Saint Máel Ruain and The Céli Dé
July 7 is the Commemoration of Saint Máel Ruain.
“Saint Máel Ruain died 792) was founder and abbot-bishop of the monastery of Tallaght (Co. Dublin, Ireland). He is often considered to be a leading figure of the monastic ‘movement’ that has become known to scholarship as the Céli Dé. He is not to be confused with the later namesake Máel Ruain, bishop of Lusca (Co. Dublin).
Little is known of his life. Máel Ruain is not his personal name bestowed at birth or baptism, but his monastic name, composed of Old Irish máel (“one who is tonsured”) and Ruain (“of Rúadán”), which may mean that he was a monk of St. Rúadán’s monastery in Lothra (north Co. Tipperary). Though his background and early career remain obscure, he is commonly credited with the foundation of the monastery of Tallaght, sometimes called “Máel Ruain’s Tallaght”, in the latter half of the 8th century. This may be supported by an entry for 10 August in the Martyrology of Tallaght, which notes that Máel Ruain came to Tallaght carrying with him “relics of the holy martyrs and virgins” (cum suis reliquiis sanctorum martirum et uirginum), apparently with an eye to founding his house. There is at any rate no evidence for a religious establishment at Tallaght prior to Máel Ruain’s arrival and although Tamlachtae, the Old Irish name for Tallaght, refers to a burial ground, it was not yet the rule for cemeteries to be located adjacent to a church. Precise details of the circumstances are unknown. A line in the Book of Leinster has been read as saying that in 774 the monk obtained the land at Tallaght from the Leinster king Cellach mac Dúnchada (d. 776), who came from the Uí Dúnchada sept of the Uí Dúnlainge branch of the Laigin, but there is no contemporary authority from the annals to support the statement. In the Martyrology of Tallaght and the entries for his death in the Irish annals (see below), he is styled a bishop.
The best known disciple of Máel Ruain’s community was Óengus the Culdee, the author of the Félire Óengusso, a versified martyrology or calendar commemorating the feasts of Irish and non-Irish saints, and possibly also of the earlier prose version, the Martyrology of Tallaght. In his epilogue to the Félire Óengusso, written sometime after Máel Ruain’s death, Óengus shows himself much indebted to his “tutor” (aite), whom he remembers elsewhere as “the great sun on Meath’s south plain” (grían már desmaig Midi). In the early ninth century, Tallaght also seems to have produced the so-called Old Irish Penitential.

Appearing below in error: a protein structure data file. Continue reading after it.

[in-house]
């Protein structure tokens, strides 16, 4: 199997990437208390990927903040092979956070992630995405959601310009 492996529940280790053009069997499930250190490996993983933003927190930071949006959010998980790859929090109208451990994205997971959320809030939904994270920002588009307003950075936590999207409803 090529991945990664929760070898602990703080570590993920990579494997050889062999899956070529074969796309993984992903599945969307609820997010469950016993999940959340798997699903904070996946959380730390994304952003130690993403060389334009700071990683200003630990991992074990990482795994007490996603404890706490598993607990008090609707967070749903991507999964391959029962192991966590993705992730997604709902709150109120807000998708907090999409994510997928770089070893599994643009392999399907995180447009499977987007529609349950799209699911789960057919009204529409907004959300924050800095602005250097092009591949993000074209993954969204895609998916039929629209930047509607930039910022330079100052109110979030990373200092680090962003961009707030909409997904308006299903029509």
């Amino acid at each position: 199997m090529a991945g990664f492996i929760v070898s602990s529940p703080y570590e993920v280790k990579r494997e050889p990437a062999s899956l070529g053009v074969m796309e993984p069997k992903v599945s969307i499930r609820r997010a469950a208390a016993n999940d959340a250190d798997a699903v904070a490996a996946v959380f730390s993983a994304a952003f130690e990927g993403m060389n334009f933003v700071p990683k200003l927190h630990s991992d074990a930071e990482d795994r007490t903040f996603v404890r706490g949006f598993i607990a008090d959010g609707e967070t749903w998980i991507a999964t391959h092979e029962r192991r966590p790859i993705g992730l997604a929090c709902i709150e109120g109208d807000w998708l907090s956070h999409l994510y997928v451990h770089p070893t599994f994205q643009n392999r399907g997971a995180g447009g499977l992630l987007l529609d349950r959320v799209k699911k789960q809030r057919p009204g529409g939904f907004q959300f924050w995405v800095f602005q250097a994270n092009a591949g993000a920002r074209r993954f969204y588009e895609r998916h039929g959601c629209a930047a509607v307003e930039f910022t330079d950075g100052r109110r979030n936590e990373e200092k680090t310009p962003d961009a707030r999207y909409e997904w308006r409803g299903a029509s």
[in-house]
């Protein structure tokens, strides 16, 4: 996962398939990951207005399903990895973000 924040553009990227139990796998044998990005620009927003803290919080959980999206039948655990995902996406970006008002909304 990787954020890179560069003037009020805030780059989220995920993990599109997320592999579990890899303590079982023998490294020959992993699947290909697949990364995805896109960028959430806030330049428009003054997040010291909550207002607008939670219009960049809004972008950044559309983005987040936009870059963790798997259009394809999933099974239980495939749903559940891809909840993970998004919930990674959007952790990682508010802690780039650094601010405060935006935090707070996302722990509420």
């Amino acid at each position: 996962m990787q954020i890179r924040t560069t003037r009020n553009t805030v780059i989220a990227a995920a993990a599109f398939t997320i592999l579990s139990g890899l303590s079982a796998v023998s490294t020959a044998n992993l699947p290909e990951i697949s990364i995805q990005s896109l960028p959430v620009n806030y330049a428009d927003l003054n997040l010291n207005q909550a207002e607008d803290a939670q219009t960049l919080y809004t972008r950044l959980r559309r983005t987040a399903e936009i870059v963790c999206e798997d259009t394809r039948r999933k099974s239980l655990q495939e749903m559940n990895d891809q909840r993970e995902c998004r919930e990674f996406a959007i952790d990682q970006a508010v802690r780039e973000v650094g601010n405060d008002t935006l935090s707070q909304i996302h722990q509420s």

Although liturgical concerns are evident in the two martyrologies, there is no strictly contemporary evidence for Máel Ruain’s own monastic principles and practices. Evidence for his teachings and their influence comes chiefly by way of a number of 9th-century writings associated with the Tallaght community known collectively as the ‘Tallaght memoir’. One of the principal texts is The Monastery of Tallaght (9th century), which claims to list the precepts and habits of Máel Ruain and some of his associates, apparently as remembered by his follower Máel Díthruib of Terryglass. Much of the text survives in a 15th-century manuscript, RIA MS 1227 (olim MS 3 B 23), and in the 17th century, an Early Modern Irish paraphrase was produced now referred to as The Teaching of Máel Ruain. Of less certain origin is the text known as the Rule of Céli Dé, which is preserved in the Leabhar Breac (15th century) and contains various instructions for the regulation and observance of monastic life, notably in liturgical matters. It is ascribed to both Óengus and Máel Ruain, but the text in its present form is a prose rendering from the original verse, possibly written in the 9th century by one of his community. These works of guidance appear to have been modelled on the sayings of the Desert Fathers of Egypt, in particular the Conferences of John Cassian. Typical concerns in them include the importance of daily recitation of the Psalter, of self-restraint and forbearance from indulgences in bodily desires and of separation from worldly concerns. Against the practices of earlier Irish monastic movements, Máel Ruain is cited as forbidding his monks to go on an overseas pilgrimage, preferring instead to foster communal life in the monastery.
Along with his disciple Aengus, Maelruain is regarded as joint author of The Rule of the Céilí Dé.